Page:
Update: WSSC Continues Repairs to Broken Water Main; Restrictions Remain In Place
Water restrictions are in place in Montgomery and Prince George's counties until repairs to the Chevy Chase Lake water main are complete, which could take several days.
Update, 1 p.m., Thursday, March 21:
Repairs to the 60-inch water main that burst Monday night in Chevy Chase continued on Thursday, March 21.
Washington Suburban Sanitary Commission "crews removed the damaged 20-foot section of the 5-foot diameter pipe and are now welding the new section of pipe into place," according to a WSSC statement issued at noon on Thursday.
"Once repairs to the pipe are complete later this afternoon it will take several more days for the work to conclude," the statement added.
Only one lane of Connecticut Avenue in Chevy Chase Lake remained closed on Thursday: the right-hand northbound lane between Dunlop Street and Manor Road.
Mandatory water restrictions continued on Thursday for Montgomery and Prince George's counties.
"There is evidence that [water] consumption is down slightly," Jim Neustadt, WSSC's director of communications and community relations, said. "And we thank our customers for their efforts. Every little bit helps."
Update, 8:30 p.m., Wednesday, March 20:
WSSC crews were slated to remove the damaged 20-foot section of the 5-foot-in-diameter pipe on Wednesday night and replace it with a new section of pipe, according to a WSSC statement.
"Once repairs to the pipe are complete, it will take several additional days for the work in the area to conclude," the statement added.
A second northbound lane of Connecticut Avenue near the work site was opened up on Wednesday evening. The remaining northbound lane remained closed between Manor Road and Dunlop Street "so the repair crews can work safely." All southbound lanes of Connecticut Avenue remain open, according to the statement.
Original post, 4:45 p.m., Wednesday, March 20:
Washington Suburban Sanitary Commission crews on Wednesday continued to repair the 60-inch water main on Connecticut Avenue near Chevy Chase Lake Drive that burst at around 8 p.m. on Monday, sending about 60 million gallons of water gushing 100 feet into the air.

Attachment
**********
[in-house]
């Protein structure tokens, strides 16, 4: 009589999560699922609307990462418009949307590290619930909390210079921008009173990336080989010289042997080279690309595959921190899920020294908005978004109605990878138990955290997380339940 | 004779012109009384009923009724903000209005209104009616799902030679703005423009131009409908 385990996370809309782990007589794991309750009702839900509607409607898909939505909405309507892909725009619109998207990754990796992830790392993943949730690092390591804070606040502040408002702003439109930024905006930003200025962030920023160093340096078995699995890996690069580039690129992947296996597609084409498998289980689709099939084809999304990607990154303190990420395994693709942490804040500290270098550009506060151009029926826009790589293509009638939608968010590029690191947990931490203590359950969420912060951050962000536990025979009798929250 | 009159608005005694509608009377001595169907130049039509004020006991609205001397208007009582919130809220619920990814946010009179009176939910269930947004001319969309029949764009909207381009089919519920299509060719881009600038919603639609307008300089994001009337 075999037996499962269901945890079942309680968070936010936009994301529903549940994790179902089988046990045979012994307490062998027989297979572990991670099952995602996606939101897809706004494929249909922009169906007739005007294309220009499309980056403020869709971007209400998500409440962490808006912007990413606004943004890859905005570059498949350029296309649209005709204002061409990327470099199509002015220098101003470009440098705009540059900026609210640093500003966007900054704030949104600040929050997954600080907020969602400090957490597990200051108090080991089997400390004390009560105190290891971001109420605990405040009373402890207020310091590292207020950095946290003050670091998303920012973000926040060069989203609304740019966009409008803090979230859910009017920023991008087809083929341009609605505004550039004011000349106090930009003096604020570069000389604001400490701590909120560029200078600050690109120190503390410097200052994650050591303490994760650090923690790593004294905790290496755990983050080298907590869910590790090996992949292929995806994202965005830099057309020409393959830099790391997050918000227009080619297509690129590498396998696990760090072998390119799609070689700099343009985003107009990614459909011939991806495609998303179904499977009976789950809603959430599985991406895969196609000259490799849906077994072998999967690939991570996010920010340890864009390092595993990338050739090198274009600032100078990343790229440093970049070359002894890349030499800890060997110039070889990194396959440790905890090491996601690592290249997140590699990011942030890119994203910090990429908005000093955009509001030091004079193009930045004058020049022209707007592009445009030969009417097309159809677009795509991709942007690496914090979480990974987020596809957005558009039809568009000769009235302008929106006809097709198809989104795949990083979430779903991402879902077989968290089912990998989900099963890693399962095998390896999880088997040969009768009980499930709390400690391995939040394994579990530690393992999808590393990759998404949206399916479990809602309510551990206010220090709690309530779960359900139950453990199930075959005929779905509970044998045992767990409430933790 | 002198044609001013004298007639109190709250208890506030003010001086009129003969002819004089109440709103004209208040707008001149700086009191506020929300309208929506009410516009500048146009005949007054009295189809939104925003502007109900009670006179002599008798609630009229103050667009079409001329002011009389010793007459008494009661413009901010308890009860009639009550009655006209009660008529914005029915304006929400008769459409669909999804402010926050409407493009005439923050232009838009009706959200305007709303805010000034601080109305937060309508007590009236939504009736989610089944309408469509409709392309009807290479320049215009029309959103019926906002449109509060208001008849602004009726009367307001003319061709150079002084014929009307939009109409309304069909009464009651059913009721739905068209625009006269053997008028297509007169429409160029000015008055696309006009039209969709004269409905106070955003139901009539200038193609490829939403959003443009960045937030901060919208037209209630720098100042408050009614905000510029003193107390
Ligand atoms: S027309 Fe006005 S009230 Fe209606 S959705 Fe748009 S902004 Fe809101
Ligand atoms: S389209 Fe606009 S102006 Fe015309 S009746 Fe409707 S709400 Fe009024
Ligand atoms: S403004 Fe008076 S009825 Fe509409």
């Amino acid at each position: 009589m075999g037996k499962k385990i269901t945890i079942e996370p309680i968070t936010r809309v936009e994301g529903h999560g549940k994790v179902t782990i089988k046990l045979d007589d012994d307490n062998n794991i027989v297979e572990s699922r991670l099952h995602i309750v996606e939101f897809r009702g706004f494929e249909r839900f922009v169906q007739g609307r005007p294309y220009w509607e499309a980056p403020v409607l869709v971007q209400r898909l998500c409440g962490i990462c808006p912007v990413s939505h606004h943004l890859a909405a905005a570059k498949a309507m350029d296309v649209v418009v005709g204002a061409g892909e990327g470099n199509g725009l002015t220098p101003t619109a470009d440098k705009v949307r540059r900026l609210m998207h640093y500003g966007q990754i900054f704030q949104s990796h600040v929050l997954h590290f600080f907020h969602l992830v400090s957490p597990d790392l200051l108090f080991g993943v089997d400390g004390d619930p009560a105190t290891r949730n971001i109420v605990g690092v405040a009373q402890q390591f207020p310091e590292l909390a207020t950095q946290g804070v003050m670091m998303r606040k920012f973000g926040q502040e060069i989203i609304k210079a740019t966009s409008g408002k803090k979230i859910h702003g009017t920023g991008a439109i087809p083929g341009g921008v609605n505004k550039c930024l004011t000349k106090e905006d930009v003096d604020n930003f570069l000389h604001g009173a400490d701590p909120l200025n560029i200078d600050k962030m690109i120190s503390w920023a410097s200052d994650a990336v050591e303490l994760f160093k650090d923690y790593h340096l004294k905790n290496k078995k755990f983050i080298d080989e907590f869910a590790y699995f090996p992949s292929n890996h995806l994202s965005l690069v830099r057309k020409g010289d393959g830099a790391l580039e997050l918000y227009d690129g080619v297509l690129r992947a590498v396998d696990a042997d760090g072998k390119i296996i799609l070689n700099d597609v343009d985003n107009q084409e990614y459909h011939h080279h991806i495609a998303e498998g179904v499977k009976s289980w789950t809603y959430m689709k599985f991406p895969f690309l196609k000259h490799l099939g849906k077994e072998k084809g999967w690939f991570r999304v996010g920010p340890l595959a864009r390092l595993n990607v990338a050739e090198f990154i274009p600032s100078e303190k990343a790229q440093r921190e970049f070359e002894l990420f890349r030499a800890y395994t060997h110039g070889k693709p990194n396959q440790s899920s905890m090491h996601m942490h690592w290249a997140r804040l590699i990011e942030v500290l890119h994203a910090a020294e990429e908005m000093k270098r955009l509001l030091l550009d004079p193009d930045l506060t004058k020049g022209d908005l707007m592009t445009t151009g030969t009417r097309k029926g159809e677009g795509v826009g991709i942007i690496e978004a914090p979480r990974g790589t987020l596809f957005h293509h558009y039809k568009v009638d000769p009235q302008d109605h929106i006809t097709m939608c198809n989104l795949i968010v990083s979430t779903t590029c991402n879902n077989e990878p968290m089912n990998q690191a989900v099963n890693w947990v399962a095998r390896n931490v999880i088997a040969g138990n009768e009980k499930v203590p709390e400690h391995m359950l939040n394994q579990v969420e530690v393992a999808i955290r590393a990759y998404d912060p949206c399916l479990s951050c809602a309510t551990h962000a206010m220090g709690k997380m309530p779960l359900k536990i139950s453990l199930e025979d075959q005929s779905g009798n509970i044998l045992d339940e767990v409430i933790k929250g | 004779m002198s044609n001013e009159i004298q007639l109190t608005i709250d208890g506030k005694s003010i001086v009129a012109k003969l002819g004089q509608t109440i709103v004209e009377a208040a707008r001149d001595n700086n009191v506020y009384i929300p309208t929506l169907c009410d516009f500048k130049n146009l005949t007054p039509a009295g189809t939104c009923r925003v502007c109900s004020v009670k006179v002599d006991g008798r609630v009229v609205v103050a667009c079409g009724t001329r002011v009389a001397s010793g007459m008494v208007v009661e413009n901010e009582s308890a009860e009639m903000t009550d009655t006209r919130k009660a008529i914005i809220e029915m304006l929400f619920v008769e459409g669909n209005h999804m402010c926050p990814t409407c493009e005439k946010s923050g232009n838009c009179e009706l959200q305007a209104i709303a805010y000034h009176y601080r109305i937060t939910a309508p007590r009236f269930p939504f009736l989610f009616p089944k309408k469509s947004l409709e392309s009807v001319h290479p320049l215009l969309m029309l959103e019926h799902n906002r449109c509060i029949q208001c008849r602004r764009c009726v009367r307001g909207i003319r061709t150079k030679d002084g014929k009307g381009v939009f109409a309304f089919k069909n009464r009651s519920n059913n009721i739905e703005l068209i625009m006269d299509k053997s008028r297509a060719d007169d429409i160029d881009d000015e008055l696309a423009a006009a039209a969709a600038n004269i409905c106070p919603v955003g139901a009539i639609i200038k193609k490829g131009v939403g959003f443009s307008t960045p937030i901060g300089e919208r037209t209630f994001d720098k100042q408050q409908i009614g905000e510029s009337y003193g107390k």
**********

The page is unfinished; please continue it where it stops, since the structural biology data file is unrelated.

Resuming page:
Wednesday's work involved removing a 20-foot section of the pipe and replacing it with a new section. After that, it will take several more days to complete the work, according to a WSSC news statement. Northbound traffic on Connecticut Avenue still was reduced to just one lane between Chevy Chase Lake Drive and Manor Road on Wednesay.
Mandatory water restrictions continued for Montgomery and Prince George's counties on Wednesday to ensure adequate water reserves for fire protection and hospital and medical services. Tap water is safe to drink, the statement added.
Residents were asked to cut water consumption by 10 percent, and WSSC police may issue $500 citations to residents violating the restrictions, Patch reported.
"We are hoping for compliance based on the honor system and people’s understanding of the importance of maintaining enough water and pressure in the system to keep us all safe," WSSC spokeswoman Kira Lewis told Patch.
In the past, WSSC has "issued warnings and citations during mandatory water restrictions when violations were brought to our attention or encountered by the WSSC police officers and staff during their daily routines," Lewis said.
"This is not an effort to penalize or raise revenue, it is an effort to restore water levels and maintain adequate pressure in the system," she added.
Residents were asked to:
- Use water only as necessary (i.e., take shorter showers and turn off faucets after washing hands and while brushing teeth).
- Limit flushing toilets (do not flush after every use).
- Limit using washing machines and dishwashers (wash full loads only).
- Stop all outside water use (i.e., do not water lawns, shrubs or flowers, and do not wash cars).
WSSC will notify customers once mandatory restrictions are no longer necessary.
The water main that broke did have "equipment designed to alert the utility of an impending break, a utility official said," but WSSC did not receive any warning about the break, The Washington Post reported.
"The equipment [installed in 2010] is designed to detect the 'ping' sounds that emanate from a concrete pipe as its reinforcing steel wire begins to snap, giving the utility time to shut down a pipe before it ruptures," The Post reported.